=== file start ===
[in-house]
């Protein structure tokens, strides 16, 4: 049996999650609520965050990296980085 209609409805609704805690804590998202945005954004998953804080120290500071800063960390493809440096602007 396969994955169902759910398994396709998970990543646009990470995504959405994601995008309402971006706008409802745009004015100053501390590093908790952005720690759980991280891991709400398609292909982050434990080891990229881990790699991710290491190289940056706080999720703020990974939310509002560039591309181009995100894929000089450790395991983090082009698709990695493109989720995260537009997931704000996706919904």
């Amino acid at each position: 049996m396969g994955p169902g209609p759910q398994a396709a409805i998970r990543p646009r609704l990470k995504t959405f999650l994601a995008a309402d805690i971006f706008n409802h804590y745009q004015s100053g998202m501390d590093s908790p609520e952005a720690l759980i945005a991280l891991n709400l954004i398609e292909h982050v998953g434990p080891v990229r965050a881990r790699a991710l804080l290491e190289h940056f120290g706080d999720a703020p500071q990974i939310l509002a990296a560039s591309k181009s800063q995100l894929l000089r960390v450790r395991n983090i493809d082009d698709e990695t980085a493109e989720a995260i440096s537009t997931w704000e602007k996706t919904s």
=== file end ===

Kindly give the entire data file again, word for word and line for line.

[in-house]
């Protein structure tokens, strides 16, 4: 049996999650609520965050990296980085 209609409805609704805690804590998202945005954004998953804080120290500071800063960390493809440096602007 396969994955169902759910398994396709998970990543646009990470995504959405994601995008309402971006706008409802745009004015100053501390590093908790952005720690759980991280891991709400398609292909982050434990080891990229881990790699991710290491190289940056706080999720703020990974939310509002560039591309181009995100894929000089450790395991983090082009698709990695493109989720995260537009997931704000996706919904």
């Amino acid at each position: 049996m396969g994955p169902g209609p759910q398994a396709a409805i998970r990543p646009r609704l990470k995504t959405f999650l994601a995008a309402d805690i971006f706008n409802h804590y745009q004015s100053g998202m501390d590093s908790p609520e952005a720690l759980i945005a991280l891991n709400l954004i398609e292909h982050v998953g434990p080891v990229r965050a881990r790699a991710l804080l290491e190289h940056f120290g706080d999720a703020p500071q990974i939310l509002a990296a560039s591309k181009s800063q995100l894929l000089r960390v450790r395991n983090i493809d082009d698709e990695t980085a493109e989720a995260i440096s537009t997931w704000e602007k996706t919904s």